It all started at Humberto’s food truck on 13th street. The whole crew was there—Antoine, Tink, Shanks, and myself—enjoying the cheap cuisineat a picnic table beside the truck. Three of us were eating fish tacos, but big old Shanks was digging into a large bowl of Humberto’s chili con carne.
“Good thing we ain’t on a job,” Tink said nodding towards Shanks.
The three of us laughed and Shanks looked up annoyed.
“What the hell do you know?” Shanks asked through a mouthful of beans.
“Well, I know that whenever we’re in a car with you on a job, it ain’t a pleasant experience,” Tink chuckled. “Now I see why.”
We all laughed again, and Shanks glared.
“I’d like to see what the hell you got in your fridge at home,” Antoine said. “I’ll bet it’s a whole bunch of crap.”
“You don’t know what you’re talkin’ about,” Shanks said scooping his white plastic spoon into the bowl. “Ain’t nothin’ in my fridge worth lookin’ at.”
When he said that, I saw him squint and shift his eyes back and forth real quick. That was Shanks’ tell for when he was hiding something. And, I was sure I knew what it was that he was hiding.
“Okay, Shanks,” I said, “boost a car for tonight’s gig. Metropolitan’s a good bet. We’ll all meet back here at eight.”
When the crew split up, I hung back to make sure that Shanks was heading south down 13th towards the Metropolitan public parking garage. Then, I headed north on 13th to his cheap apartment up past Rollins. I used my special skills to let myself into his third-floor walk-up.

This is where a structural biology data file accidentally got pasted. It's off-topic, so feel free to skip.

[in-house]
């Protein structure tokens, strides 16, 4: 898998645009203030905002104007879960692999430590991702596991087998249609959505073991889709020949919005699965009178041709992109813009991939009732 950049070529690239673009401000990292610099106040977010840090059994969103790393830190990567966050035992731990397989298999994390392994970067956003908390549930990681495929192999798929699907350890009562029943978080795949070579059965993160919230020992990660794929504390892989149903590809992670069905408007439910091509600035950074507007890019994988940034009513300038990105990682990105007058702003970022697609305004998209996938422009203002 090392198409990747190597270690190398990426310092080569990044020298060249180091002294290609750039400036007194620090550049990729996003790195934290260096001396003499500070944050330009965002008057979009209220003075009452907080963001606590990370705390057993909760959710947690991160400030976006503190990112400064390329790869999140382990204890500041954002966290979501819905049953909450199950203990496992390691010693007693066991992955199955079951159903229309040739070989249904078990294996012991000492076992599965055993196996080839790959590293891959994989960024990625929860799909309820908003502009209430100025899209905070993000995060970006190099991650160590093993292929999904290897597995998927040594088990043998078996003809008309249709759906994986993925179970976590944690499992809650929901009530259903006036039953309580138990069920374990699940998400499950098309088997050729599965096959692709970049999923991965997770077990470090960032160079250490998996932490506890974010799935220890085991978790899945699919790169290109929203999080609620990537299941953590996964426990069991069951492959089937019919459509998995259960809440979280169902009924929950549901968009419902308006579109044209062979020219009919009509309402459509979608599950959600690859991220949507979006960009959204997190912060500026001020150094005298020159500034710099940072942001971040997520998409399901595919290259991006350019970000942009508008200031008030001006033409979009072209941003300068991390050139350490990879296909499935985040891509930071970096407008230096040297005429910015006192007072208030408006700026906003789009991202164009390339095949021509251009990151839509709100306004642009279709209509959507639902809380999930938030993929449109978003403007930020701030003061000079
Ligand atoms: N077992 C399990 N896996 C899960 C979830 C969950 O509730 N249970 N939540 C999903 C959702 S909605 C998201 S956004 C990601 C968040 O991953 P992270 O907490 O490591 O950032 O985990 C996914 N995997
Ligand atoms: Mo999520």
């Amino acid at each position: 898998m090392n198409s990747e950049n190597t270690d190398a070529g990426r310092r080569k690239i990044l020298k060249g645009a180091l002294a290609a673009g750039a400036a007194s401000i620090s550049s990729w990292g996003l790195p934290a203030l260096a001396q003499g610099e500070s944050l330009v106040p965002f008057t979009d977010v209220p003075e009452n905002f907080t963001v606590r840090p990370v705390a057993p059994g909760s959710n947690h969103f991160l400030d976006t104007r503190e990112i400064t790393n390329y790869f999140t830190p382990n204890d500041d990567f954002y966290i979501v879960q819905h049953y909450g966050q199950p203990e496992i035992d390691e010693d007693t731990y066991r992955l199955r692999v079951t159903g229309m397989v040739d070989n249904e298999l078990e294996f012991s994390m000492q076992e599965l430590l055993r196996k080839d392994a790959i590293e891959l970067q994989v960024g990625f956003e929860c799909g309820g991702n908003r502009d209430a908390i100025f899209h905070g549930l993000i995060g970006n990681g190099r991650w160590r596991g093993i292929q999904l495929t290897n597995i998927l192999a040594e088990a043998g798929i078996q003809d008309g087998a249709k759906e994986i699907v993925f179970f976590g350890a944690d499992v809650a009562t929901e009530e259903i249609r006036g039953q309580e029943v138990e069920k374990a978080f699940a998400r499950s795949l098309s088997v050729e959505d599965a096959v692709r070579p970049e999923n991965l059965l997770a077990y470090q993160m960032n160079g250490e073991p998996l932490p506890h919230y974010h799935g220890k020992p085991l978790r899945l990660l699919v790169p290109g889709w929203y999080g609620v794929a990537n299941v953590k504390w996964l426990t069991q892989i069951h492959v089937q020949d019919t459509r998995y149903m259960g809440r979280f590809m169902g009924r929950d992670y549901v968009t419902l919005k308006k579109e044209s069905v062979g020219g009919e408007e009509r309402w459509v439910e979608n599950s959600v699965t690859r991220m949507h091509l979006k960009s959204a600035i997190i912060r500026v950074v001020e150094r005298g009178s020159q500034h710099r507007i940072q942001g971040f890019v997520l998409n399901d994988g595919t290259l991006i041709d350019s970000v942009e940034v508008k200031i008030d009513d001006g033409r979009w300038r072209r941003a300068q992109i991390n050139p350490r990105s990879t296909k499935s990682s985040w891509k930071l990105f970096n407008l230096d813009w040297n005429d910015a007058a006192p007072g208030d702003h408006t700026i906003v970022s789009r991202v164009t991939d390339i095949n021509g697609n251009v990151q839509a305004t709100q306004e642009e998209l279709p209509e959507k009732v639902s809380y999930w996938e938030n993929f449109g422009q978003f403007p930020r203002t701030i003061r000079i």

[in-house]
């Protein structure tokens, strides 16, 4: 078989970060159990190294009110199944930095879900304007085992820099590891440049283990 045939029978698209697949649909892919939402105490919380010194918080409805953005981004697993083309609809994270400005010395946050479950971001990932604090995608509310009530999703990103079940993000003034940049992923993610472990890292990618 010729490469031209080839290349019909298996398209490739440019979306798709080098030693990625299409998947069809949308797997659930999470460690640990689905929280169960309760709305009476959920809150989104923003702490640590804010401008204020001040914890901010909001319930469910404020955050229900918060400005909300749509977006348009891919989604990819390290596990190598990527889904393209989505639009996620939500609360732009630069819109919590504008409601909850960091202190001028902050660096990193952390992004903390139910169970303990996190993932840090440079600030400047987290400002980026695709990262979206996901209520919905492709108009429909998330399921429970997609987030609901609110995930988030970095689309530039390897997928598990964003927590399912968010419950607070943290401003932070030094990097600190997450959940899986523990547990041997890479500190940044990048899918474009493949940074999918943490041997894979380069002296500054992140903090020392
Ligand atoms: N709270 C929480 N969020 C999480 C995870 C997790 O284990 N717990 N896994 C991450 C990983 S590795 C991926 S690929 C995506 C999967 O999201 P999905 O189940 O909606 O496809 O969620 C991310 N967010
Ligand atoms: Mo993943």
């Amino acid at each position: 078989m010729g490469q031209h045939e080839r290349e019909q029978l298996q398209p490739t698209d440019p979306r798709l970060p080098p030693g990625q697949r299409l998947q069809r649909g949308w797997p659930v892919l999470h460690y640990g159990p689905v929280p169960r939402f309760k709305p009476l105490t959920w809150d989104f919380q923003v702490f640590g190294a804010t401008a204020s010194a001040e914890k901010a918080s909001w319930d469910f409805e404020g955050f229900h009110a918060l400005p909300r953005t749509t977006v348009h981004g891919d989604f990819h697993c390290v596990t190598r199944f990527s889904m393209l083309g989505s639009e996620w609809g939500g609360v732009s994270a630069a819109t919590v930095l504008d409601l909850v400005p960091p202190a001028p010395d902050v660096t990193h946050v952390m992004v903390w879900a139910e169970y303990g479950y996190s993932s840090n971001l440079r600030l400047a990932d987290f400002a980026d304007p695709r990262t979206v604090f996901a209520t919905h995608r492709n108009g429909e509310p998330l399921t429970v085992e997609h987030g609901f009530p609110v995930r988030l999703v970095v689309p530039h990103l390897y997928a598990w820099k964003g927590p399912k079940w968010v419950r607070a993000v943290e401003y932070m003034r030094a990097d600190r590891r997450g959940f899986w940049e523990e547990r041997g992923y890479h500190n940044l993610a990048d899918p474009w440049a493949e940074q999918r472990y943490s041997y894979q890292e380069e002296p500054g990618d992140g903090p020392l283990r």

After locking the door behind me, I made my way through Shank’s dump to the small fridge in the kitchenette. Inside, there was rotting leftovers, old milk, lots of beer, but no swag. I swung the tiny freezer open. There in the fuzzy frost lay two Hungry-Man frozen dinner boxes with twenties and fifties spilling out of holes cut in the back ends. Thought so.
I heard a noise from the hallway and then a key sliding into the lock. I closed the fridge, dashed to the bathroom, stepped into the filthy tub, pulled the shower curtain closed, and slid the shotgun out of my side satchel.
Shanks entered the apartment and shuffled his way to the kitchen. The fridge door opened and after a moment I heard him say, “All right.” Shanks was just checking on his swag the way a dog checks on a buried bone. His footsteps headed towards the door.
Suddenly, a loud, vibrant, elephantine noise erupted as Shanks relieved himself of some serious gas.
I stifled a laugh and aimed the shotgun at the shower curtain.
“Damn!” said Shanks and let out another long, violent, sputtering discharge.
I tried to control myself, but it was hard. I was shaking with pent-up juvenile hilarity.
Shanks ambled into the bathroom and paused. A prolonged sibilant whisper of back-end discharge came from the other side of the shower curtain. Seconds later, invisible tendrils of intestinal stink found me in much the same way that my granddad had been caught by mustard gas in a trench during the Great War. Wishing that I had thought to hold my breath, I pressed my back against the wall, held my head as high as I could, and blinked my smarting eyes.
“Okay then,” Shanks said and lifted the toilet cover with a bang. Then, there was the biggest blow-out of all. It was long and loud and exclamative and bold and unusually shrill.
I couldn’t help it. A laugh exploded out of my mouth.
“What the hell?” Shanks pulled the shower curtain aside with a quick motion.
I answered with both barrels.
Michael A. Raithel is the author of five computer programming books, over 200 technical papers and programming blogs, and a book of computer humor: It Only Hurts When I Hit ENTER.
He works as a systems analyst in a research firm in the Washington, DC suburbs during the day and writes crime and science fiction stories at night. Michael is a lifelong gym rat and an avid marathoner.